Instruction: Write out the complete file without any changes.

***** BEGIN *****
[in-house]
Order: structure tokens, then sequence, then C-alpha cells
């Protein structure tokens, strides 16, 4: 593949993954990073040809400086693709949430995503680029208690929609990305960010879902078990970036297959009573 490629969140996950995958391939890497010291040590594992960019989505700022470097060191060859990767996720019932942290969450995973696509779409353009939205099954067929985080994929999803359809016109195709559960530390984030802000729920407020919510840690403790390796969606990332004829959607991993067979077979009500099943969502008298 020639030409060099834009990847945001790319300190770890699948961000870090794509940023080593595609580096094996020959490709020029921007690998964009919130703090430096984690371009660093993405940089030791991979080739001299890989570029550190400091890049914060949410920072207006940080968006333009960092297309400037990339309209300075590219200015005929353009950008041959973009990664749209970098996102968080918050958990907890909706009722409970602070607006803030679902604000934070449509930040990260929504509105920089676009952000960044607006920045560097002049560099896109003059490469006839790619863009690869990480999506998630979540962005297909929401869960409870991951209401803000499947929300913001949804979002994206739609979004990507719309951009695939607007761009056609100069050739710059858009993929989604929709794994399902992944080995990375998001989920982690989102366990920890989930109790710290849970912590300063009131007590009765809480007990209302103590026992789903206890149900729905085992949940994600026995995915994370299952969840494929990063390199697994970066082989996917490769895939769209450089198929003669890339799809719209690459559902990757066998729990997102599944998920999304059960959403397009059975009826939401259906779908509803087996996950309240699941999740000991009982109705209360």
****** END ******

[in-house]
Order: structure tokens, then sequence, then C-alpha cells
């Protein structure tokens, strides 16, 4: 593949993954990073040809400086693709949430995503680029208690929609990305960010879902078990970036297959009573 490629969140996950995958391939890497010291040590594992960019989505700022470097060191060859990767996720019932942290969450995973696509779409353009939205099954067929985080994929999803359809016109195709559960530390984030802000729920407020919510840690403790390796969606990332004829959607991993067979077979009500099943969502008298 020639030409060099834009990847945001790319300190770890699948961000870090794509940023080593595609580096094996020959490709020029921007690998964009919130703090430096984690371009660093993405940089030791991979080739001299890989570029550190400091890049914060949410920072207006940080968006333009960092297309400037990339309209300075590219200015005929353009950008041959973009990664749209970098996102968080918050958990907890909706009722409970602070607006803030679902604000934070449509930040990260929504509105920089676009952000960044607006920045560097002049560099896109003059490469006839790619863009690869990480999506998630979540962005297909929401869960409870991951209401803000499947929300913001949804979002994206739609979004990507719309951009695939607007761009056609100069050739710059858009993929989604929709794994399902992944080995990375998001989920982690989102366990920890989930109790710290849970912590300063009131007590009765809480007990209302103590026992789903206890149900729905085992949940994600026995995915994370299952969840494929990063390199697994970066082989996917490769895939769209450089198929003669890339799809719209690459559902990757066998729990997102599944998920999304059960959403397009059975009826939401259906779908509803087996996950309240699941999740000991009982109705209360």